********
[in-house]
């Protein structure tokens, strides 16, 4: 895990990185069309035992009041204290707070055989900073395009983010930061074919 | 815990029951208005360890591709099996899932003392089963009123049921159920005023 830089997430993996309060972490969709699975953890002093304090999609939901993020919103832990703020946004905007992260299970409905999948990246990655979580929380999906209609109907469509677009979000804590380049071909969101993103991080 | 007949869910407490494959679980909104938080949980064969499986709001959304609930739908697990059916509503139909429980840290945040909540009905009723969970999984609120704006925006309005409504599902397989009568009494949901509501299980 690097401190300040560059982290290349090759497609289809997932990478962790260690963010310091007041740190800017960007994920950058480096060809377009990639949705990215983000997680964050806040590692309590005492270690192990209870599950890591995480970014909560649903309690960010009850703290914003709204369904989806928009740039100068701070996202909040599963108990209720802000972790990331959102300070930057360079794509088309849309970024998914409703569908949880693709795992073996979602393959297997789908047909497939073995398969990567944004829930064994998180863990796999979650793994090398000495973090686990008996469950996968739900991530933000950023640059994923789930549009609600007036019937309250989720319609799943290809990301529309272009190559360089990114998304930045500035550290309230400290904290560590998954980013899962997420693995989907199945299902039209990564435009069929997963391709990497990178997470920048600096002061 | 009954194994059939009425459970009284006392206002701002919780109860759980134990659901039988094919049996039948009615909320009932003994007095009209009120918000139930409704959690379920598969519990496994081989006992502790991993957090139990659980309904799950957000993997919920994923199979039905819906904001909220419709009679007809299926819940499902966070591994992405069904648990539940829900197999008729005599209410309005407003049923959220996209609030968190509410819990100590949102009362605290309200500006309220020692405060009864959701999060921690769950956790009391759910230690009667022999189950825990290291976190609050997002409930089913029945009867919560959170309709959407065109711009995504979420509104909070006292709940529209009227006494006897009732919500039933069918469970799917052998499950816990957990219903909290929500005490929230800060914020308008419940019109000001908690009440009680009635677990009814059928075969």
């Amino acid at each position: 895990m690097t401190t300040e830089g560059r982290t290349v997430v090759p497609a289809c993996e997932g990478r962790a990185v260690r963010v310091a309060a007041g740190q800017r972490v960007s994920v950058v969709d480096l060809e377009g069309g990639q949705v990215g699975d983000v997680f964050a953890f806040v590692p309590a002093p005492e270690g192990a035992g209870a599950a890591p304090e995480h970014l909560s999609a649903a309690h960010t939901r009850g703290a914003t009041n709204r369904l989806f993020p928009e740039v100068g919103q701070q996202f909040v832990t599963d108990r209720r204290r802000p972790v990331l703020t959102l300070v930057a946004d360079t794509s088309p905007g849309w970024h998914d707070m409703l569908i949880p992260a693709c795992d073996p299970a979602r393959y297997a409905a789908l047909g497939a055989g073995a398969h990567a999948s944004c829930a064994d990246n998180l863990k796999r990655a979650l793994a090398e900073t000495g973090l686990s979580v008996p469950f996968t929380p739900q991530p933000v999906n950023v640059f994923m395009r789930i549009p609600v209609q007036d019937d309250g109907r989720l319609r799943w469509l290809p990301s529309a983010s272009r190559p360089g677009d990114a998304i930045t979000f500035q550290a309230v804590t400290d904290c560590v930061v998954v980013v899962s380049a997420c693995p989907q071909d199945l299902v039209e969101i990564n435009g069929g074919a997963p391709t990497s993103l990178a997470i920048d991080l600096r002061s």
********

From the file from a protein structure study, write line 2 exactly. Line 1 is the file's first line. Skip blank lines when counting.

């Protein structure tokens, strides 16, 4: 895990990185069309035992009041204290707070055989900073395009983010930061074919 | 815990029951208005360890591709099996899932003392089963009123049921159920005023 830089997430993996309060972490969709699975953890002093304090999609939901993020919103832990703020946004905007992260299970409905999948990246990655979580929380999906209609109907469509677009979000804590380049071909969101993103991080 | 007949869910407490494959679980909104938080949980064969499986709001959304609930739908697990059916509503139909429980840290945040909540009905009723969970999984609120704006925006309005409504599902397989009568009494949901509501299980 690097401190300040560059982290290349090759497609289809997932990478962790260690963010310091007041740190800017960007994920950058480096060809377009990639949705990215983000997680964050806040590692309590005492270690192990209870599950890591995480970014909560649903309690960010009850703290914003709204369904989806928009740039100068701070996202909040599963108990209720802000972790990331959102300070930057360079794509088309849309970024998914409703569908949880693709795992073996979602393959297997789908047909497939073995398969990567944004829930064994998180863990796999979650793994090398000495973090686990008996469950996968739900991530933000950023640059994923789930549009609600007036019937309250989720319609799943290809990301529309272009190559360089990114998304930045500035550290309230400290904290560590998954980013899962997420693995989907199945299902039209990564435009069929997963391709990497990178997470920048600096002061 | 009954194994059939009425459970009284006392206002701002919780109860759980134990659901039988094919049996039948009615909320009932003994007095009209009120918000139930409704959690379920598969519990496994081989006992502790991993957090139990659980309904799950957000993997919920994923199979039905819906904001909220419709009679007809299926819940499902966070591994992405069904648990539940829900197999008729005599209410309005407003049923959220996209609030968190509410819990100590949102009362605290309200500006309220020692405060009864959701999060921690769950956790009391759910230690009667022999189950825990290291976190609050997002409930089913029945009867919560959170309709959407065109711009995504979420509104909070006292709940529209009227006494006897009732919500039933069918469970799917052998499950816990957990219903909290929500005490929230800060914020308008419940019109000001908690009440009680009635677990009814059928075969």